What can be done to increase diversity in STEM fields?
What can’t be done to increase diversity in STEM fields? There are thousands of terrific ideas out there! Even talking about prioritizing diversity in STEM is a huge step in the right direction but I’m not satisfied yet. There are many important initiatives to increase diversity in STEM fields, but it’s also valuable to think about things each of us could do today.
- Be visible so young learners can see STEM professionals from a wide range of different backgrounds, genders, races, and ethnicities.
- Mentor someone from a group typically underrepresented in STEM. Help them see themselves in the field and create their own pathway to a career.
- Support your local science teacher to foster critical thinking skills and creativity by volunteering in their classroom, providing real world examples from your experiences for their curriculum, or hosting students for a tour of your workplace.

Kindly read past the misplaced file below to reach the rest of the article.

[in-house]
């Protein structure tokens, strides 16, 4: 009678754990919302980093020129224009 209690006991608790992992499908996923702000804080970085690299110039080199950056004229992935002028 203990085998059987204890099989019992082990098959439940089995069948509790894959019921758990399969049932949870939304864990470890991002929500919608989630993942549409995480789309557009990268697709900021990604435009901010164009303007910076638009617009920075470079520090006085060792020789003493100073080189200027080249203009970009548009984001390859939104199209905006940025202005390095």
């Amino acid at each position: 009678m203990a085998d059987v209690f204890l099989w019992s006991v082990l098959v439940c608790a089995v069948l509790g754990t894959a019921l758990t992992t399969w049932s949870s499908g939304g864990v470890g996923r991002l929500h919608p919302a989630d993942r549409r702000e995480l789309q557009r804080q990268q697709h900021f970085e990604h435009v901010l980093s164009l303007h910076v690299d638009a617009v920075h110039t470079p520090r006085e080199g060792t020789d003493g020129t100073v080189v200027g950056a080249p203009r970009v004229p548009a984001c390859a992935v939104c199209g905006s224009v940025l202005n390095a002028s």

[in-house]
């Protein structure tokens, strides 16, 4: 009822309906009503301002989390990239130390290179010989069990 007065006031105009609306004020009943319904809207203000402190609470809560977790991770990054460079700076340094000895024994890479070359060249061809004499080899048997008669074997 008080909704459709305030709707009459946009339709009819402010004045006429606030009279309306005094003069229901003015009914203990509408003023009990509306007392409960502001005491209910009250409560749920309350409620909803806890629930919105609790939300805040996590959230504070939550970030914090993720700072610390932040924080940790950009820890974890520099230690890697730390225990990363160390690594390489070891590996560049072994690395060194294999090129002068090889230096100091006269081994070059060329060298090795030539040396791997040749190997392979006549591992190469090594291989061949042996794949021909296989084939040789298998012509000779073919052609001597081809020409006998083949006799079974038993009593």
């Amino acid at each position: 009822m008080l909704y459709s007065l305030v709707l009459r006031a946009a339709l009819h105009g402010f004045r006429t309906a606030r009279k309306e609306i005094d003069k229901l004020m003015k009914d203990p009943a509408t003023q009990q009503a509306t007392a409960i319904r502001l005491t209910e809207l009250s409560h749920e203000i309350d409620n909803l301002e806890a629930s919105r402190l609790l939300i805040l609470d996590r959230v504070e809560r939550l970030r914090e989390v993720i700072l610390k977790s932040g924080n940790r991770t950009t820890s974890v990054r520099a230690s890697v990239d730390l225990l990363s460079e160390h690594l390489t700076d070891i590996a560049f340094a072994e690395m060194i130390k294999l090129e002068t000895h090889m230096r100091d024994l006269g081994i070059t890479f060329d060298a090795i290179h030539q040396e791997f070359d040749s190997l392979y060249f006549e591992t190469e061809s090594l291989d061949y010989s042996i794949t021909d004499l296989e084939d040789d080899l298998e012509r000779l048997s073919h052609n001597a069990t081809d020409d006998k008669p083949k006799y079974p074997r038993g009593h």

Most local STEM education nonprofits would gladly welcome your time as a volunteer to provide meaningful experiences for youth in STEM. For example, Learning Undefeated’s Emerging Leaders program supports Black and Latina women by helping them build the personal network of mentors and supporters they will need to sustain themselves through STEM education and career pathways. It leverages local women working in STEM as speakers, mentors, and lab partners. Work with a partner that has existing trusted relationships to maximize your time. Once you’ve gotten the hang of things, keep in contact with your mentee. You never know, they may be one of your colleagues in five to ten years!
What barriers do you see to closing the gender gap in STEM?
Exposure, connections, and opportunity: Men are far more likely to have a network of professional connections in most career industries (even outside of STEM), which makes it harder for women to land that promotion. Women must work twice as hard as their male counterparts just to be accepted on the same level, overperforming to prove their worth. We also deal with a plethora of microaggressions and sexism-related challenges, such as undervalued credibility, imposter syndrome, ageism, and reluctance to say no, which impacts personal and family time. It’s a constant game of catch-up for women, even in today’s workplace.